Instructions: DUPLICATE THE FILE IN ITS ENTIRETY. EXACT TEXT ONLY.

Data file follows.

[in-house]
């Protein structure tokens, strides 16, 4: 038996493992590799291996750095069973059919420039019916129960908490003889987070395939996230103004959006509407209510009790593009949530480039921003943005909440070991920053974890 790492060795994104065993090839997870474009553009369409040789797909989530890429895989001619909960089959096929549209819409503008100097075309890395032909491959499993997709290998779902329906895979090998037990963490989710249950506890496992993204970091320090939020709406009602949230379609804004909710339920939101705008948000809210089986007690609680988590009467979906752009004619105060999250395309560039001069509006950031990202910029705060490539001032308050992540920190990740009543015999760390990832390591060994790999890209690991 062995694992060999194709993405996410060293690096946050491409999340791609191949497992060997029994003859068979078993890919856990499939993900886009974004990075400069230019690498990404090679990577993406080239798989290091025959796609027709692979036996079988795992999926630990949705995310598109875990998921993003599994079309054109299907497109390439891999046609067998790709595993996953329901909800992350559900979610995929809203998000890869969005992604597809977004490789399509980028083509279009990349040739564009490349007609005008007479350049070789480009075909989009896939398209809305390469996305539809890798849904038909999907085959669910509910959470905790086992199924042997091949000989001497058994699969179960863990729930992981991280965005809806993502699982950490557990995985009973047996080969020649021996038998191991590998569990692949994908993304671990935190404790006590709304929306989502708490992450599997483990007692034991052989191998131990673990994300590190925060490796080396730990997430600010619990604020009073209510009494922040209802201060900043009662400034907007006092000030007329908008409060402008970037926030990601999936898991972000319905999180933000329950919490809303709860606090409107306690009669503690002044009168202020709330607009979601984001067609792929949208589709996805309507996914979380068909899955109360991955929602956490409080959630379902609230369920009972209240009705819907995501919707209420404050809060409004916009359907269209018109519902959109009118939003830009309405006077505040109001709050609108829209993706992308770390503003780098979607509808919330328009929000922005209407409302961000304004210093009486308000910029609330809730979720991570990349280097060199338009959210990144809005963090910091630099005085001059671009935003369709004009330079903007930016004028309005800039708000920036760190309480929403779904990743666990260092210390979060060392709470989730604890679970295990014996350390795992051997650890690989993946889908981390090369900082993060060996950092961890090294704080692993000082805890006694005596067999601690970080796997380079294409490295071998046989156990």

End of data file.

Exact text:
[in-house]
């Protein structure tokens, strides 16, 4: 038996493992590799291996750095069973059919420039019916129960908490003889987070395939996230103004959006509407209510009790593009949530480039921003943005909440070991920053974890 790492060795994104065993090839997870474009553009369409040789797909989530890429895989001619909960089959096929549209819409503008100097075309890395032909491959499993997709290998779902329906895979090998037990963490989710249950506890496992993204970091320090939020709406009602949230379609804004909710339920939101705008948000809210089986007690609680988590009467979906752009004619105060999250395309560039001069509006950031990202910029705060490539001032308050992540920190990740009543015999760390990832390591060994790999890209690991 062995694992060999194709993405996410060293690096946050491409999340791609191949497992060997029994003859068979078993890919856990499939993900886009974004990075400069230019690498990404090679990577993406080239798989290091025959796609027709692979036996079988795992999926630990949705995310598109875990998921993003599994079309054109299907497109390439891999046609067998790709595993996953329901909800992350559900979610995929809203998000890869969005992604597809977004490789399509980028083509279009990349040739564009490349007609005008007479350049070789480009075909989009896939398209809305390469996305539809890798849904038909999907085959669910509910959470905790086992199924042997091949000989001497058994699969179960863990729930992981991280965005809806993502699982950490557990995985009973047996080969020649021996038998191991590998569990692949994908993304671990935190404790006590709304929306989502708490992450599997483990007692034991052989191998131990673990994300590190925060490796080396730990997430600010619990604020009073209510009494922040209802201060900043009662400034907007006092000030007329908008409060402008970037926030990601999936898991972000319905999180933000329950919490809303709860606090409107306690009669503690002044009168202020709330607009979601984001067609792929949208589709996805309507996914979380068909899955109360991955929602956490409080959630379902609230369920009972209240009705819907995501919707209420404050809060409004916009359907269209018109519902959109009118939003830009309405006077505040109001709050609108829209993706992308770390503003780098979607509808919330328009929000922005209407409302961000304004210093009486308000910029609330809730979720991570990349280097060199338009959210990144809005963090910091630099005085001059671009935003369709004009330079903007930016004028309005800039708000920036760190309480929403779904990743666990260092210390979060060392709470989730604890679970295990014996350390795992051997650890690989993946889908981390090369900082993060060996950092961890090294704080692993000082805890006694005596067999601690970080796997380079294409490295071998046989156990």